Moreta '18

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Finally in Buenos Aires, Argentina! After a long 14-hour flight from Rome I arrived in Argentina at 6:40 am. I was feeling super nervous because my friend and I were going to be immediately split and sent off to our host family. At that moment I thought that I had bitten more than I could chew and just wished I were home! Thankfully, everything went very smoothly and my host mom is very nice.

Once I arrived she, Maria,  showed me around the house and even made me breakfast. So far, I was happy about everything until the nervousness began again. By noon I had to be ready because I was going to be picked up by the university director, Nico, in charge of Holy Cross students and I was finally going to meet the students who I will bond with for the next five months.

For lunch we had milanesa, which is very typical food here. I would sum it up to something similar to breaded meat (ex. extra-large chicken nugget), but it is actually very delicious. The first lunch was a little quiet because we were all tired and new to each other, but as the evening unfolded things got better. So far I can say that day one in Argentina has been great and I am so excited for the adventure to begin.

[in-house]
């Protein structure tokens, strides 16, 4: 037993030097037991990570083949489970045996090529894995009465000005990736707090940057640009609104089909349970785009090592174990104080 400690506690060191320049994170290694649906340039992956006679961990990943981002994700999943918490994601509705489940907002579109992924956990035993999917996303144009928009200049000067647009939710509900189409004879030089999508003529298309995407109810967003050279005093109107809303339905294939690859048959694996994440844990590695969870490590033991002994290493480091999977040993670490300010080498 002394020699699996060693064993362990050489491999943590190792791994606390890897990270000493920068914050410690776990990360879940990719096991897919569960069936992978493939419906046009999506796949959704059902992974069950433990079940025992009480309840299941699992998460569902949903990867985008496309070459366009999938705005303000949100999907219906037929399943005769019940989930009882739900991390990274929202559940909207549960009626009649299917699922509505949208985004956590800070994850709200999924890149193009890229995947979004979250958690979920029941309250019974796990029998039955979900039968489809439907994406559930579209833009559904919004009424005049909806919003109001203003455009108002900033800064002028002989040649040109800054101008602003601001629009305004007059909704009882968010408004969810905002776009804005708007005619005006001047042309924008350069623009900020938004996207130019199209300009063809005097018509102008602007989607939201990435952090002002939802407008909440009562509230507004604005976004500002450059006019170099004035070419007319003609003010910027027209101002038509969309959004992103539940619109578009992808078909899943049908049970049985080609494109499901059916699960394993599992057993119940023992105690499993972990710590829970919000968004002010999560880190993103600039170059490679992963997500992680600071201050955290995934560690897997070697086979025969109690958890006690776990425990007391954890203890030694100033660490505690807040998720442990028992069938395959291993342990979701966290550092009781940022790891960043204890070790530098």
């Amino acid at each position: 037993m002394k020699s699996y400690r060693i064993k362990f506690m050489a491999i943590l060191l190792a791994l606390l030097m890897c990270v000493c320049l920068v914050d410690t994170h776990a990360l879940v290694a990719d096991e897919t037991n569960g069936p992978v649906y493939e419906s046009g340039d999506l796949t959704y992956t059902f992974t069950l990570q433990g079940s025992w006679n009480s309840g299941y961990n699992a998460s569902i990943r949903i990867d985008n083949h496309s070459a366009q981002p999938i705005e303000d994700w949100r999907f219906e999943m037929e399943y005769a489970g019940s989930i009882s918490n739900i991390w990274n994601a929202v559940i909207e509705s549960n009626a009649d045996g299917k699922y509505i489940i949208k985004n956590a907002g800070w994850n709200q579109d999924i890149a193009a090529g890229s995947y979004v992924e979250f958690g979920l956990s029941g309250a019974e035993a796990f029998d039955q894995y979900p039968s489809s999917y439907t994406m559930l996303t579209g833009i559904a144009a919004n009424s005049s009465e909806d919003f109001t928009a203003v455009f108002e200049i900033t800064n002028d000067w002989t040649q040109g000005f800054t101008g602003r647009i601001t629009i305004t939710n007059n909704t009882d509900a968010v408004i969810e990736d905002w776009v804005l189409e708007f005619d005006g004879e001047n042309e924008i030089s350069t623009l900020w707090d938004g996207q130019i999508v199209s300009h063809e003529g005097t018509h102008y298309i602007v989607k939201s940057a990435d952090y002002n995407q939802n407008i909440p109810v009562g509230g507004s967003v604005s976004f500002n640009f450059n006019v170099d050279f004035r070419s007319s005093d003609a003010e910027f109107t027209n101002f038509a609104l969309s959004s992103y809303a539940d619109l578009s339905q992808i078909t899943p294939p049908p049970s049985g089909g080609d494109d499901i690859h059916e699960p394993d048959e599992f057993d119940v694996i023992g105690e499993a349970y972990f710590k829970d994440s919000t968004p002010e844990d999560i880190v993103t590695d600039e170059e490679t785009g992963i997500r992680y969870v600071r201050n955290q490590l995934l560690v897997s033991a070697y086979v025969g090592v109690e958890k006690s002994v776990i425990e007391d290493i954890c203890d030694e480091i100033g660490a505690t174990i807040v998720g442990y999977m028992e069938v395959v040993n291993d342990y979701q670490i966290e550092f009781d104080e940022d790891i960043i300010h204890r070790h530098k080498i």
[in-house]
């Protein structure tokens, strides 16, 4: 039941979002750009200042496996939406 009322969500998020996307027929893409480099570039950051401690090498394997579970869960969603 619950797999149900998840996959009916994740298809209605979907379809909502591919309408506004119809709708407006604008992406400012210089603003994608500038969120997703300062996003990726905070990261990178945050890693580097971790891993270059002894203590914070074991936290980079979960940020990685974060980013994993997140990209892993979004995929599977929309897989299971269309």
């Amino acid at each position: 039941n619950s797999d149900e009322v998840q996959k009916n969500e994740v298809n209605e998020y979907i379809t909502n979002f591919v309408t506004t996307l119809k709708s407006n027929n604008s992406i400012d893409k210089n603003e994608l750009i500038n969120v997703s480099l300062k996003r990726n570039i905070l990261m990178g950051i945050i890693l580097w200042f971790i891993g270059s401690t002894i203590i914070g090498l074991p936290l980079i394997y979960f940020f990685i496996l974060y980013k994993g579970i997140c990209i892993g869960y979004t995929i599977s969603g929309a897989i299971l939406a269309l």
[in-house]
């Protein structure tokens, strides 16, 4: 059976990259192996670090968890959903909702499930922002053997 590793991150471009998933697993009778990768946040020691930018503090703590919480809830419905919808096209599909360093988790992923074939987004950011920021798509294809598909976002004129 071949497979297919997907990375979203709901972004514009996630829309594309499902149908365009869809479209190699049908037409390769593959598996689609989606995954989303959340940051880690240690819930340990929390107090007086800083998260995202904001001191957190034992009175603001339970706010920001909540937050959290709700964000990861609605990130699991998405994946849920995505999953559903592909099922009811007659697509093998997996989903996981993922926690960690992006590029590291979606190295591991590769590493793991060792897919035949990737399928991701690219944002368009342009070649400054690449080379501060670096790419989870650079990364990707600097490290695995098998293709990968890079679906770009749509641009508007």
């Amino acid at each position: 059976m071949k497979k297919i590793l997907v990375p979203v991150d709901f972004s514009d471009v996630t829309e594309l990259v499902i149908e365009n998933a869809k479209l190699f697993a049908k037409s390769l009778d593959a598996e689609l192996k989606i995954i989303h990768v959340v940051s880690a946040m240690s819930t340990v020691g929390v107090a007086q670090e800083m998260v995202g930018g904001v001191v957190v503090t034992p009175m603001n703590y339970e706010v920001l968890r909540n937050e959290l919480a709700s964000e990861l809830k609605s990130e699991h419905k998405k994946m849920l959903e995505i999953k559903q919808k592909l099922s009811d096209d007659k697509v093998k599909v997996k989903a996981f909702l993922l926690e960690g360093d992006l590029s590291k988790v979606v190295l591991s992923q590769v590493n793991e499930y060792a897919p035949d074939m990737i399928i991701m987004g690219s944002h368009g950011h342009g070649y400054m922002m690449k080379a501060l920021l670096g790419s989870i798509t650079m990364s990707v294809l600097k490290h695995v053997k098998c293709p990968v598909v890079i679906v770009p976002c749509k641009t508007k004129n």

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It very sad that I will be leaving Italy in less than 24 hours, but I am beyond excited to start my semester abroad in Argentina. In Argentina, I will be taking intensive Spanish classes for the first four weeks, Monday through Friday for four hours! There are so many things I want to learn about Argentina and I cannot wait to start exploring. I am also very excited to improve my Spanish as well as live in a country where they use “Vos” and not “Tu”. This semester I hope to explore places like La Boca, which I heard is very beautiful and colorful during the day as well as Mendoza, which is known for its wine. You would think that by now, after a month in Chianti, I would be tired of wine, but it is the complete opposite! I am also very excited for our Holy Cross group trip to the Iguazú waterfalls, which are one of the seven wonders of the world!

What saddens me the most about leaving to Argentina is the cold weather! While its beautiful and high 70’s here in Italy, it will be around 50 degrees in Argentina. It will be such an adventure because half my clothes are summer and the other half is more fall weather. Overall, I am super excited to board this fourteen-hour flight to Argentina and finally begin exploring and immersing in the Argentinian culture. Wish me luck this semester abroad and stay tuned for more blog post and updates abroad! Thank you for reading.